Another use case for checking the /var/log/auth.log is for security, as a high number of login attempts may indicate an intrusion attempt. (Hopefully, you have Fail2ban installed, which we went over in the last chapter.) An unusually high number of failed password attempts may indicate someone trying brute-force logging in to the server. That would definitely be a cause for concern, and you’d want to block their IP address immediately.

The system log, located in /var/log/syslog, contains logging information for quite a few different things. It’s essentially the Swiss Army knife of Ubuntu’s logs. If a daemon doesn’t have its own log file, chances are its logs are being written to this file. In addition, information regarding C ron jobs will be written here, which makes it a candidate to check when a Cron job isn’t being executed properly. The dhclient daemon, which is responsible for grabbing an IP address from a DHCP server, is also important. You’ll be able to see from dhclient events within the system log when an IP address is renewed, and you can also see messages relating to failures if it’s not able to obtain an IP address. Also, the systemd init daemon itself logs here, which allows you to see messages related to server startup as well as applications it’s trying to run.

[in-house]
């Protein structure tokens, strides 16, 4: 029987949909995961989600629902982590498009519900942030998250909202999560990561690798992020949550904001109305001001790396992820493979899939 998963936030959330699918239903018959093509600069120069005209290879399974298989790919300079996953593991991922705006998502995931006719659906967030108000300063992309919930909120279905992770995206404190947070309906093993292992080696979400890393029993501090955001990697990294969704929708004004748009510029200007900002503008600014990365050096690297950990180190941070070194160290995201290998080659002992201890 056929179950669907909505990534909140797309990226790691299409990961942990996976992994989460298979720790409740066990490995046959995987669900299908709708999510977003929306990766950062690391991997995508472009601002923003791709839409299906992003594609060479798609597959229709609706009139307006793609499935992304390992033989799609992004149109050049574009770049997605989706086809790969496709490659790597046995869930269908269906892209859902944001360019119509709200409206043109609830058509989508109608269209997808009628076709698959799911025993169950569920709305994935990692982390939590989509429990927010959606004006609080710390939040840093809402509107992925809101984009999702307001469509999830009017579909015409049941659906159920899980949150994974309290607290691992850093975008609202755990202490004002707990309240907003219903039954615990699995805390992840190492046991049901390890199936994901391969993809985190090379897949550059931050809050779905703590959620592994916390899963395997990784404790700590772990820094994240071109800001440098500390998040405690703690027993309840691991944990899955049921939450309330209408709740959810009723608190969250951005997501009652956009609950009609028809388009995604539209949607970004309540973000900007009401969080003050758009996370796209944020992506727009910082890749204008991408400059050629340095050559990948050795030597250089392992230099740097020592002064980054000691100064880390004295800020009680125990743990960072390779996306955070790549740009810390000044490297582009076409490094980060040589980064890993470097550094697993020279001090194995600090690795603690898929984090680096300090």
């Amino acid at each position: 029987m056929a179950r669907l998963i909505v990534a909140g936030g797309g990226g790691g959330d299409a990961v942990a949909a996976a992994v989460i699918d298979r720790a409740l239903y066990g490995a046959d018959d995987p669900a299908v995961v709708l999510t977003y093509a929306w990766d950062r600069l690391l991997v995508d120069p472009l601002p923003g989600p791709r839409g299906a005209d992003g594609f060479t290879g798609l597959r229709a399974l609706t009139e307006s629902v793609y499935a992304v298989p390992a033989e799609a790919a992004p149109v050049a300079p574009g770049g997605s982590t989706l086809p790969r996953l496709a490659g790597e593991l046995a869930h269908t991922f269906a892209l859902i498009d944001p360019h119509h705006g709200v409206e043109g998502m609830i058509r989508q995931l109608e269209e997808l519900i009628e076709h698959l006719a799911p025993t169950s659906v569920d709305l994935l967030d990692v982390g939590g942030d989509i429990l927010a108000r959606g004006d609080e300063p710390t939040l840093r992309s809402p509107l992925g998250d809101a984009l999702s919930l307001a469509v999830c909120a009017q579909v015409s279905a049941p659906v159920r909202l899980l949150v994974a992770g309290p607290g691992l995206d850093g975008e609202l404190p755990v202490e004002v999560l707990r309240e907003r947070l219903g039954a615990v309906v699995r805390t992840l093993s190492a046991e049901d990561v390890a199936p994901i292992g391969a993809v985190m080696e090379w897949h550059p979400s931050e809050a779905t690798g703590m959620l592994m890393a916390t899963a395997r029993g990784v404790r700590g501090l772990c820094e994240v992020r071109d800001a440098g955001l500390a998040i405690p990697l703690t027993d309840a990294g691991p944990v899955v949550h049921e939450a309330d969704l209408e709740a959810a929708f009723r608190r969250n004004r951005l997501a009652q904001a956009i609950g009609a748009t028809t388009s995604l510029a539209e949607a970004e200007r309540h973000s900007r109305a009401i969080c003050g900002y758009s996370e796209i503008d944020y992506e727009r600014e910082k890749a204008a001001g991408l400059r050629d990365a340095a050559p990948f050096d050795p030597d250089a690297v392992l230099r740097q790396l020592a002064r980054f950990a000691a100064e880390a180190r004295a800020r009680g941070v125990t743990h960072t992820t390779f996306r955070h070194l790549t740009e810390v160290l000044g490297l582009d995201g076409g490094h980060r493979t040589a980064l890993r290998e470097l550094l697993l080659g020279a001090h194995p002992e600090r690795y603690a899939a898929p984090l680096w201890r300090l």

Another useful log is the /var/log/dpkg.log file, which records log entries relating to installing and upgrading packages. If a server starts misbehaving after you roll out updates across your network, you can view this log to see which packages were recently updated. This log will not only give you a list of updated or installed packages, but also a time-stamp from when the installation occurred. If a user installed an unauthorized application, you can correlate this log to the authentication log to determine who logged in around that time, and then you can check that user’s bash history to confirm.

Often, log files will get rotated after some time by a utility known as logrotate. Inside the /var/log directory, you’ll see several log files with a .gz extension, which means that the original log file was compressed and renamed, and a new log file created in its place. For example, you’ll see the syslog file for the system log in the /var/log directory, but you’ll also see files named with a number and a .gz extension as well, such as syslog.2.gz. These are compressed logs. Normally, you’d view these logs by uncompressing them and then opening them via any of the methods mentioned in this section. An easier way to do so is with the zcat command, which allows you to view compressed files immediately:

    zcat /var/log/syslog.2.gz  
There’s also zless, which serves a similar purpose as the less command.